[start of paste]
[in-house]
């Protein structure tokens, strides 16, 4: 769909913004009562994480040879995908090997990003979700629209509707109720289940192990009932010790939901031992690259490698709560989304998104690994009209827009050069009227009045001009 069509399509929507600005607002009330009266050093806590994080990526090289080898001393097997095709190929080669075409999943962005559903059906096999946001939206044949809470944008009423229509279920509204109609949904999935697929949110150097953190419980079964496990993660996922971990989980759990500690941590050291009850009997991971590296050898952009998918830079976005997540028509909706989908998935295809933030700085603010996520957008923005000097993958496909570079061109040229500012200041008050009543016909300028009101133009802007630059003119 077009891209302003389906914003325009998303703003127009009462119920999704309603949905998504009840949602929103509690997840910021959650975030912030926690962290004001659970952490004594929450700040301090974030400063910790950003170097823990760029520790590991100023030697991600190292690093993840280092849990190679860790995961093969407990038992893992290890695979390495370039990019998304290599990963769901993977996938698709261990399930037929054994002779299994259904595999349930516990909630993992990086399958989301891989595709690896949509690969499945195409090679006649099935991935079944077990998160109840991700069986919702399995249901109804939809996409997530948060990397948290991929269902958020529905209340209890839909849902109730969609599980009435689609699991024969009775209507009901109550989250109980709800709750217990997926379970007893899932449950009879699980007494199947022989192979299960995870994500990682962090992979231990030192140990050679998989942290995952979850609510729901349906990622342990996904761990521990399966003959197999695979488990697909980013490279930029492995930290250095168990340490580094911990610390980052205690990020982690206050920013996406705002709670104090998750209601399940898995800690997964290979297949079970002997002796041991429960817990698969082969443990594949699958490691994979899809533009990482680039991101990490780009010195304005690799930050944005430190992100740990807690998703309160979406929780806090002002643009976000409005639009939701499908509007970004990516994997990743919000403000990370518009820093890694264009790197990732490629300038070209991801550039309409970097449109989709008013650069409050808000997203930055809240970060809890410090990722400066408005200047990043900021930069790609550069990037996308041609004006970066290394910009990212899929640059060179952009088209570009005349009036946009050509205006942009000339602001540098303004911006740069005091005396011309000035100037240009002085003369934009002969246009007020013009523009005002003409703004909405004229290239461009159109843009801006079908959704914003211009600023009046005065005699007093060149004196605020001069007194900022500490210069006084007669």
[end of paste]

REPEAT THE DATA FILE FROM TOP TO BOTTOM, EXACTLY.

[in-house]
């Protein structure tokens, strides 16, 4: 769909913004009562994480040879995908090997990003979700629209509707109720289940192990009932010790939901031992690259490698709560989304998104690994009209827009050069009227009045001009 069509399509929507600005607002009330009266050093806590994080990526090289080898001393097997095709190929080669075409999943962005559903059906096999946001939206044949809470944008009423229509279920509204109609949904999935697929949110150097953190419980079964496990993660996922971990989980759990500690941590050291009850009997991971590296050898952009998918830079976005997540028509909706989908998935295809933030700085603010996520957008923005000097993958496909570079061109040229500012200041008050009543016909300028009101133009802007630059003119 077009891209302003389906914003325009998303703003127009009462119920999704309603949905998504009840949602929103509690997840910021959650975030912030926690962290004001659970952490004594929450700040301090974030400063910790950003170097823990760029520790590991100023030697991600190292690093993840280092849990190679860790995961093969407990038992893992290890695979390495370039990019998304290599990963769901993977996938698709261990399930037929054994002779299994259904595999349930516990909630993992990086399958989301891989595709690896949509690969499945195409090679006649099935991935079944077990998160109840991700069986919702399995249901109804939809996409997530948060990397948290991929269902958020529905209340209890839909849902109730969609599980009435689609699991024969009775209507009901109550989250109980709800709750217990997926379970007893899932449950009879699980007494199947022989192979299960995870994500990682962090992979231990030192140990050679998989942290995952979850609510729901349906990622342990996904761990521990399966003959197999695979488990697909980013490279930029492995930290250095168990340490580094911990610390980052205690990020982690206050920013996406705002709670104090998750209601399940898995800690997964290979297949079970002997002796041991429960817990698969082969443990594949699958490691994979899809533009990482680039991101990490780009010195304005690799930050944005430190992100740990807690998703309160979406929780806090002002643009976000409005639009939701499908509007970004990516994997990743919000403000990370518009820093890694264009790197990732490629300038070209991801550039309409970097449109989709008013650069409050808000997203930055809240970060809890410090990722400066408005200047990043900021930069790609550069990037996308041609004006970066290394910009990212899929640059060179952009088209570009005349009036946009050509205006942009000339602001540098303004911006740069005091005396011309000035100037240009002085003369934009002969246009007020013009523009005002003409703004909405004229290239461009159109843009801006079908959704914003211009600023009046005065005699007093060149004196605020001069007194900022500490210069006084007669």